By CAM ROBINSON
Over the weekend, while enjoying the facilities at Centennial Park with my grandson, I witnessed a man urinating on a police officer’s car as the peacekeeper was engaging a rough-looking crowd drinking in public.
How do I describe my reaction? I leave it to you good citizens to decide. My five-year-old grandson would have the opinion that it was at very least a poor performance. I can draw no conclusion other than it was a symbolic act, an insult to both the constabulary and the community. Another observer remarked to me that our island home will never be the same. I hope not.
I have always believed that how we treat the least fortunate members of our community is a direct reflection of who we are. I am very happy to see my tax dollars support those in need. I am, however, becoming increasingly concerned over the challenge of determining who are the worthy candidates versus those who are opportunists, capable but unmotivated to contribute to the common weal. To me this issue is amplified in an island microcosm, where spaces, housing, human and financial resources are literally finite. As I have witnessed the “dark underbelly” of the homeless population increase, i.e., those who are preying upon our good will, property and quality of life, I recognize that an equal proportion of those most deserving of our support are more likely to be displaced and tarnished by this metastasizing cancer. What to do?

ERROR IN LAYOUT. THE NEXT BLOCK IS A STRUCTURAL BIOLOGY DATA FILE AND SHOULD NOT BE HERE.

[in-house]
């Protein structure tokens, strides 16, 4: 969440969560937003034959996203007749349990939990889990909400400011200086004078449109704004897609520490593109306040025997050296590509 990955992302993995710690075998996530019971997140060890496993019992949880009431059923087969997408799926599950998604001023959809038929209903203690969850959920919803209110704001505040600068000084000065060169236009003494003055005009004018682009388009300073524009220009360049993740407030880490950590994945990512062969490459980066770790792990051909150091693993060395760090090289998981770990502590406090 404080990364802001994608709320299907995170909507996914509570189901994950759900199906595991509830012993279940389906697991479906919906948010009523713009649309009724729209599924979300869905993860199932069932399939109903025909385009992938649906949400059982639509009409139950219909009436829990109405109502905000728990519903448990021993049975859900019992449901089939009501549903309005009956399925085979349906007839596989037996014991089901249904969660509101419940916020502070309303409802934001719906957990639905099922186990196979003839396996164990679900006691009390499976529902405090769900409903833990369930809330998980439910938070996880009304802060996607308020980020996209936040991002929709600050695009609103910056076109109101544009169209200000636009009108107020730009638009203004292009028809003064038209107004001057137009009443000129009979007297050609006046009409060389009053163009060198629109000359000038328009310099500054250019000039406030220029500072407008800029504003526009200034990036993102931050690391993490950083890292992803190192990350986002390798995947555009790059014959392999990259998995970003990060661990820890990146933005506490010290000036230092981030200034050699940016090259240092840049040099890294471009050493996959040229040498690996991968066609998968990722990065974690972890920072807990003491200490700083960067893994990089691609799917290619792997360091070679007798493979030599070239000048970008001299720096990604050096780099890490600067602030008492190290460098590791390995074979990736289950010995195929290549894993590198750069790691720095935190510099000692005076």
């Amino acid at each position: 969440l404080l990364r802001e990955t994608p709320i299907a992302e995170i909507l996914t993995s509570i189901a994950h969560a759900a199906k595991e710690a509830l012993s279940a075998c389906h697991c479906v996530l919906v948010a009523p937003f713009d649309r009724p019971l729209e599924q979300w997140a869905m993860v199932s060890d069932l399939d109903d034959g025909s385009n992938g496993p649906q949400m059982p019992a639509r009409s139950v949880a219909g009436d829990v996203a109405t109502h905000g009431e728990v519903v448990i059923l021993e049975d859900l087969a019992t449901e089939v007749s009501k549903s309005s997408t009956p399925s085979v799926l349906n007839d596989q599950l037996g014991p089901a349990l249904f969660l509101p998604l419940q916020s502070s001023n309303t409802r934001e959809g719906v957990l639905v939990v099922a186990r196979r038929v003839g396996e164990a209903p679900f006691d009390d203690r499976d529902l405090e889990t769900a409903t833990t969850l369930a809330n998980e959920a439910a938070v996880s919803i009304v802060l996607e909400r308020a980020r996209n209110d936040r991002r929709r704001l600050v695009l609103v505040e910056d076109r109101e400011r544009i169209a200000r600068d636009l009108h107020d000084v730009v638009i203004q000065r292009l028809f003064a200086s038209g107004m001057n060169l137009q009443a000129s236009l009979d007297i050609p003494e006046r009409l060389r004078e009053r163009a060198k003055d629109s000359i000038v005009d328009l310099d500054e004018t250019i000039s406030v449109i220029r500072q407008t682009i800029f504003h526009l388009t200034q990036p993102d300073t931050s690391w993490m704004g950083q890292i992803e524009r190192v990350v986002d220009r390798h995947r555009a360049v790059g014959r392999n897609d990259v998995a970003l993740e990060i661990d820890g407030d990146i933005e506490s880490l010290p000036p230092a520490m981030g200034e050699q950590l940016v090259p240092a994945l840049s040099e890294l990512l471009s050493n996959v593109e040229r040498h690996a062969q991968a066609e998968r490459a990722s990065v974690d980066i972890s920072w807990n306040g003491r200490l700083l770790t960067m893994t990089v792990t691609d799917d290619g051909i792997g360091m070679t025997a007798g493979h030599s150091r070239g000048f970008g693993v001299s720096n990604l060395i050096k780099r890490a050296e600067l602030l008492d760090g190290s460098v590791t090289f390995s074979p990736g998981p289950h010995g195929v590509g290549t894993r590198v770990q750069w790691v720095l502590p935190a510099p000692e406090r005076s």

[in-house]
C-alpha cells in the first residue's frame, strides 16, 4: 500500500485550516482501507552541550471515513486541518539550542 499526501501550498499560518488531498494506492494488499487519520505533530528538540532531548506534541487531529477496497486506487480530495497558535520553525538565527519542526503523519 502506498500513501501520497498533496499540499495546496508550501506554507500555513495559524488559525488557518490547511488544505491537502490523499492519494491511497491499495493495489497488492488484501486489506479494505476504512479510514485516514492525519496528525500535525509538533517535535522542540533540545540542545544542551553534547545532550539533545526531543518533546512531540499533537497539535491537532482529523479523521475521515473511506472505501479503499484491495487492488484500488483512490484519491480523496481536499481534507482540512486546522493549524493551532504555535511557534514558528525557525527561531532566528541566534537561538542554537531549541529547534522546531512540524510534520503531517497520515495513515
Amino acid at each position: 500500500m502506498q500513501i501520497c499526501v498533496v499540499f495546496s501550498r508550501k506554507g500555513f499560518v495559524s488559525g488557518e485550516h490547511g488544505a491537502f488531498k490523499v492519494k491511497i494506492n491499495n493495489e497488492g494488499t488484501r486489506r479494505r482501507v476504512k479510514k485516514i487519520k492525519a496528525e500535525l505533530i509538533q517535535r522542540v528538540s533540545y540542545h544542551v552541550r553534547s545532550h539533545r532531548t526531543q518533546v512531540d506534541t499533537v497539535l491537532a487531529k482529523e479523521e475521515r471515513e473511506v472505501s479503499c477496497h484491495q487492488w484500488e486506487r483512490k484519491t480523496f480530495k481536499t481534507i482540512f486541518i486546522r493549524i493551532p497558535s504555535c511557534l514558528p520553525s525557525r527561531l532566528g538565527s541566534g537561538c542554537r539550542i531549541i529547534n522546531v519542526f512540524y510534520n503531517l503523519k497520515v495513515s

The homeless question: Is there a solution? The words question and solution have a somewhat sinister ring to them, but cannot be ignored for the sake of propriety. So how do we identify the miscreants from the meritorious in our homeless population? I don’t think it’s as difficult as you might imagine, because as I witnessed at Centennial Park, they seem to identify themselves. The problem I observed in that particular example is that there appeared to be no ticketing, detention or arrest of the individuals acting in contravention of the law. I suspect this is a consequence of an ongoing and overwhelming battle of attrition, as police officers tire of endless paperwork and a revolving door at the courthouse.
There must be consequences for criminal and antisocial behaviour; those who escape them are otherwise emboldened by their experience, and thus we are on a slippery slope in their absence. Here I will assert that prison, though appropriate for many, is an expensive and counterproductive means of rehabilitation for those who require a hand up by means of correction for their desultory citizenship. Let’s not send them to crime school.
Would it be too draconian to suggest repeat offenders be sent to work camps where by their own sweat and toil they may be instilled with a sense of self worth and purpose for their contribution to the common good, as well as the insight that such industry on the “outside” is preferable to the alternative?